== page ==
I could give you my standard metaphysical bent on money, success, and wealth. But not today. Let me get to the point: If you have a choice between investing in penny stocks - i.e., shares are worth less (worthless?) than a dollar - or throwing your money into a bonfire, choose the latter. At least you'll get some warmth as you watch the sparks and pops of your hard-earned cash burning. Having invested $3000 into a mining penny stock, watched it go up several cents (about $600 increase in my holdings) in one day, then thrown in another $2000 of my job bonus money, I yanked out my hair when the stock dived down for the next five market days. At this point, I called up the company and got one of the top dogs, who was chuckling on the phone while eating a peanut, as he told me. Something about his tone of voice, something about the way he evaded my questions suggested that maybe he was chuckling at me.

So, now this is only my opinion, but there are only three reasons to invest in a penny stock:

(1) You own the company.
(2) You know someone that owns the company (but this is dangerously close to insider trading).
(3) You like to throw away money. (Instead, throw some my way, and I'll invest it for you.)

Enough said.

(c) Copyright 2005-present, Raj Kumar Dash, http://smackeroonies.blogspot.com

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Saturday, September 17, 2005

Poorest People Are Happiest Part II

I can't explain the rationale, but during the time that I was at the poorest in my life was also my most spiritually-fulfilled and happiest - aside from my worries that I should be taking care of my parents sometime soon. It may have been the fact that I was freed from the normal stresses of a career: sitting in traffic during daily commutes, meeting impossible deadlines, reporting to a boss with some twisted agenda, working with colleagues who always seem to think that I'm a threat to them because of my experience. Whatever it is, I found some happiness, despite the struggle to pay my bills. Money might make us happy, but it isn't ever enough by itself.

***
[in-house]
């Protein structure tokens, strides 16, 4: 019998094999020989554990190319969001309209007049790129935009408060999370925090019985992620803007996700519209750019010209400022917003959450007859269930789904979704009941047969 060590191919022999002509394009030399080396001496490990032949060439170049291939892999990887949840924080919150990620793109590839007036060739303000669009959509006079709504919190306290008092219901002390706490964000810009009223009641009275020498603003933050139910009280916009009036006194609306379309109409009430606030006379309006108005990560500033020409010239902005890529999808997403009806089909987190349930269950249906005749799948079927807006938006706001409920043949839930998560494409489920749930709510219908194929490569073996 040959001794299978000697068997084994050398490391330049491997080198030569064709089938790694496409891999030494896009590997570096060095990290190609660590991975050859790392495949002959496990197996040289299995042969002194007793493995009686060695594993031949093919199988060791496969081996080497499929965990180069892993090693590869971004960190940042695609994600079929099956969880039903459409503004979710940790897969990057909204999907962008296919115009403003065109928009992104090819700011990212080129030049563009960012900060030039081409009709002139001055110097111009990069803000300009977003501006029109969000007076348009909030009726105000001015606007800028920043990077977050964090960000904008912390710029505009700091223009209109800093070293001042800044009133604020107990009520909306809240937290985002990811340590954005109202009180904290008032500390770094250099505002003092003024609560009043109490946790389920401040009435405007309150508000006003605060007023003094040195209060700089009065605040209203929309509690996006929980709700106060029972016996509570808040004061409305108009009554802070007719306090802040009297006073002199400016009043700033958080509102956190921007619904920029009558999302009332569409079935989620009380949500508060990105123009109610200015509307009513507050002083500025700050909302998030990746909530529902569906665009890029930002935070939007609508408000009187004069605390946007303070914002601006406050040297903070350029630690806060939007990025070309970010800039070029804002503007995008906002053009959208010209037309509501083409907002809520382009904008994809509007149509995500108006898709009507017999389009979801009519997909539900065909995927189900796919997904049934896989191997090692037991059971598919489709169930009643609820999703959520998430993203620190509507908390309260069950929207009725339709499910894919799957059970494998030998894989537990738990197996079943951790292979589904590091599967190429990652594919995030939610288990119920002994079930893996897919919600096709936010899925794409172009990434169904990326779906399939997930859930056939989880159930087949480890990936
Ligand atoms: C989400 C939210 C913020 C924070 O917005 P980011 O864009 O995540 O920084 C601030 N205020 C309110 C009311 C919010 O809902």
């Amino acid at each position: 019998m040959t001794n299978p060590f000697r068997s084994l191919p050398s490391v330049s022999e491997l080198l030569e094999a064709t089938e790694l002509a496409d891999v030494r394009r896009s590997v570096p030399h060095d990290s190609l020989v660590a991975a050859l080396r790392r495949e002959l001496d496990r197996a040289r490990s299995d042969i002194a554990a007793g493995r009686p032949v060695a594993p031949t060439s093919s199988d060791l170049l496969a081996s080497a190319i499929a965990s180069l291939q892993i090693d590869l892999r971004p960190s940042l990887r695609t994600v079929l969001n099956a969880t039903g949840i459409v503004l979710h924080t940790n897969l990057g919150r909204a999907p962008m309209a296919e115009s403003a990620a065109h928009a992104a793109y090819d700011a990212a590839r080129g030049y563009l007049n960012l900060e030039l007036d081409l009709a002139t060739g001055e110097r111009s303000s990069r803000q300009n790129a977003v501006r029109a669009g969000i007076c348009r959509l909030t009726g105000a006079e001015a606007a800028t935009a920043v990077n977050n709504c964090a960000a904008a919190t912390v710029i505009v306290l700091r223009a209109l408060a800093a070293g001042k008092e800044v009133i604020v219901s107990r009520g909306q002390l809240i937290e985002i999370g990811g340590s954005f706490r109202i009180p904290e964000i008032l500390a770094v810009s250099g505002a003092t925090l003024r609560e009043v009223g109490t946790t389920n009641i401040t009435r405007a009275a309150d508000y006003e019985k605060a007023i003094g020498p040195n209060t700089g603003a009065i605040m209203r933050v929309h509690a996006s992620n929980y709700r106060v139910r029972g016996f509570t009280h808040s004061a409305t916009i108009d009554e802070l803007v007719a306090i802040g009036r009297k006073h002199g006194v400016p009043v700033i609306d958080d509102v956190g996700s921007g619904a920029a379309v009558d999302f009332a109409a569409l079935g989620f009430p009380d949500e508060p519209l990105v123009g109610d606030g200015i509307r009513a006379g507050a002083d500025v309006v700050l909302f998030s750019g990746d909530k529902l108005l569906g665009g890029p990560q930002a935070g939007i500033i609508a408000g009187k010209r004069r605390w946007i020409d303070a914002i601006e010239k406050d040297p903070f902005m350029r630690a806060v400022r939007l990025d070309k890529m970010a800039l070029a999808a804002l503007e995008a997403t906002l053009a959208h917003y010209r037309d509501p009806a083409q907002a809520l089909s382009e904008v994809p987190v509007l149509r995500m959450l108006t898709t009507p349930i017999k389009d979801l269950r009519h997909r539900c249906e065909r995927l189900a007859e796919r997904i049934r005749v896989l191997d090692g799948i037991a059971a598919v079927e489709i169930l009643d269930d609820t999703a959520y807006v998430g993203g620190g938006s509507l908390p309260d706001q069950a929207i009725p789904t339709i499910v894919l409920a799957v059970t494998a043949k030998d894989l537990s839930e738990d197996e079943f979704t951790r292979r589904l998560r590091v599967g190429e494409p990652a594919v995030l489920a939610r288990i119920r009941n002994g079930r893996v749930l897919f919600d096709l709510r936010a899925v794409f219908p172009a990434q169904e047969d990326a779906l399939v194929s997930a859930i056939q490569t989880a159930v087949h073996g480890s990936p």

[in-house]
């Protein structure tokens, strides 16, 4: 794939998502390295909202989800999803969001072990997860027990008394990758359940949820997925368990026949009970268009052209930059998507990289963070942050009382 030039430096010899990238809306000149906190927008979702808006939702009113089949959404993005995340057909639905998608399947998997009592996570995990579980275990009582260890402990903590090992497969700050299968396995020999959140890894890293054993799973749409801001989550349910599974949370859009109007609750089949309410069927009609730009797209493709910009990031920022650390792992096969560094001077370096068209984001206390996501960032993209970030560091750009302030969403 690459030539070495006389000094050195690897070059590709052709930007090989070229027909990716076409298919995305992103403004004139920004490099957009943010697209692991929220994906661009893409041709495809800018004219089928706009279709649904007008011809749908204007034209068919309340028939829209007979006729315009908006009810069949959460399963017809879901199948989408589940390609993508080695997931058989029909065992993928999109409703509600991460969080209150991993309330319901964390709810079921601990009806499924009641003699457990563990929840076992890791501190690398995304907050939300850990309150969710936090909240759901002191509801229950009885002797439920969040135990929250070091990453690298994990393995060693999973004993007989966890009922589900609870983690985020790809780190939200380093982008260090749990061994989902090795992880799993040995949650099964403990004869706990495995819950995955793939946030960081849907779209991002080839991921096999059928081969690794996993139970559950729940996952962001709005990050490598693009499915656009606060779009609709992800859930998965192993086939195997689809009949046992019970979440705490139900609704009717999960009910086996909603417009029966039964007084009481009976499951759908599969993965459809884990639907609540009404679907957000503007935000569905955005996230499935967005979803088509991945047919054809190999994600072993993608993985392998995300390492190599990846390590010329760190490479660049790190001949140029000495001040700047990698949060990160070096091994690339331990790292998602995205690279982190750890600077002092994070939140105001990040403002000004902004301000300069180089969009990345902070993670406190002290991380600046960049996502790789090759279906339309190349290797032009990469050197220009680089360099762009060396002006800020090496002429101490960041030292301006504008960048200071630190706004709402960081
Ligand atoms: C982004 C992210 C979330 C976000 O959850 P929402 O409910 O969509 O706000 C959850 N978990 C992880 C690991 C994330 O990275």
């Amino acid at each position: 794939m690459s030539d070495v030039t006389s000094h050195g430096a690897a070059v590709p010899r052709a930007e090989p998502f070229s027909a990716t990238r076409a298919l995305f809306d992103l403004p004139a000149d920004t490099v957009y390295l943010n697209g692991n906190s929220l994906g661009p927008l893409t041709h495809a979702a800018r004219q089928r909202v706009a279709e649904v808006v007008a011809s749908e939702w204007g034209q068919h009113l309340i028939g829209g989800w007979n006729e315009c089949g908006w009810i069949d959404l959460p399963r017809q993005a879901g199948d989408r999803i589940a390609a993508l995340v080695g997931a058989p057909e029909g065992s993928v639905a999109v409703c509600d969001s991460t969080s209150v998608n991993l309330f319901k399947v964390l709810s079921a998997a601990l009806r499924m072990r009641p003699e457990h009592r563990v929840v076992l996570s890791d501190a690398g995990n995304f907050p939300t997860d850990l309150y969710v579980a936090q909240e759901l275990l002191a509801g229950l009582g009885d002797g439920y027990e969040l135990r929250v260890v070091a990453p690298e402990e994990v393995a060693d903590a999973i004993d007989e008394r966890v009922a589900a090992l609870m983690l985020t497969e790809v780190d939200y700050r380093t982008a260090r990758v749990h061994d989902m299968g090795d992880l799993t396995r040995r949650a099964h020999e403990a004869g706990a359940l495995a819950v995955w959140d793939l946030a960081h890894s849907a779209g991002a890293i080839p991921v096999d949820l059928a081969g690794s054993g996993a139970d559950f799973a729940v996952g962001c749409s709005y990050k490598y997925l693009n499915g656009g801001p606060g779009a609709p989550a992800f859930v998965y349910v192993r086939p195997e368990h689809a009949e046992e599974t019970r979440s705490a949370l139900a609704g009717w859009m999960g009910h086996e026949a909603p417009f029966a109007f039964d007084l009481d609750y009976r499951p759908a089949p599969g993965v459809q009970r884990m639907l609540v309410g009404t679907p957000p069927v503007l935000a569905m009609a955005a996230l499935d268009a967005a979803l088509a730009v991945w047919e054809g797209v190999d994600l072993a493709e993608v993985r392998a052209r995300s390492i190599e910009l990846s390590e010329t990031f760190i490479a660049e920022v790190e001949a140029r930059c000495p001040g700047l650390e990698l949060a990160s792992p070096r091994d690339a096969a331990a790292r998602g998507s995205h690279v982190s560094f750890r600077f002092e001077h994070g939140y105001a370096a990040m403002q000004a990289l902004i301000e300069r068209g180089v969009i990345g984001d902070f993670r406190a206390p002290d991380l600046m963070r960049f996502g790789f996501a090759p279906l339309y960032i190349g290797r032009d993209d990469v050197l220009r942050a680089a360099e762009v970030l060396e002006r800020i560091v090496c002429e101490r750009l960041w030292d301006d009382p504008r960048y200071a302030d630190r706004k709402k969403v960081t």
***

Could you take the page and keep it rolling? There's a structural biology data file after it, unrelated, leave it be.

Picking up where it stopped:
(c) Copyright 2005-present, Raj Kumar Dash, http://smackeroonies.blogspot.com

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Friday, September 16, 2005

Don't Take Cash/Pay Advances - Charge Yourself Interest.

I know this is obvious, but it helps to be reminded: Don't take cash advances if you can help it. Cash loans can turn into evil temptors/temptresses. Having cold hard cash in advance is so alluring. And if you have a spending addiction, it gets very easy to keep going to your local friendly cash-chequing place and get an advance on your next paycheck. Think about how much interest you're paying them. I know from hard experience that, once you start doing this a few times, you start spending the next paycheque sooner - even before you get it. This is the surest way to financial debts as well as personal problems with those that care about you. Use one credit card maximum, and only for emergencies or big ticket items - where you know that you'll be paying it off by the end of the month, before your credit card company charges you interest on the purchase.

Now that said, I know how damn hard all this is to do if you do have an addiction. As a starting point, the next time you're about to spend cash on something you don't absolutely need, turn around, turn away from wherever you were going. Either put the entire amount into some form of savings (piggy bank rather than bank), including the amount of service charge the cheque-cashing place would have docked you.

If you have no discipline, hand your money over to a trusted friend or relative. Or put it in a "one way" piggy bank. Then, every other day, don't spend your money if you don't have to. If you can go one day without spending money, you can go two. Obviously, you can't keep this up forever, but try to never spend money two days in a row for anything other than, say, parking, toll booths, or emergencies. It gives you some structure to work with, something most of us spending addicts have trouble establishing.

(c) Copyright 2005-present, Raj Kumar Dash, http://smackeroonies.blogspot.com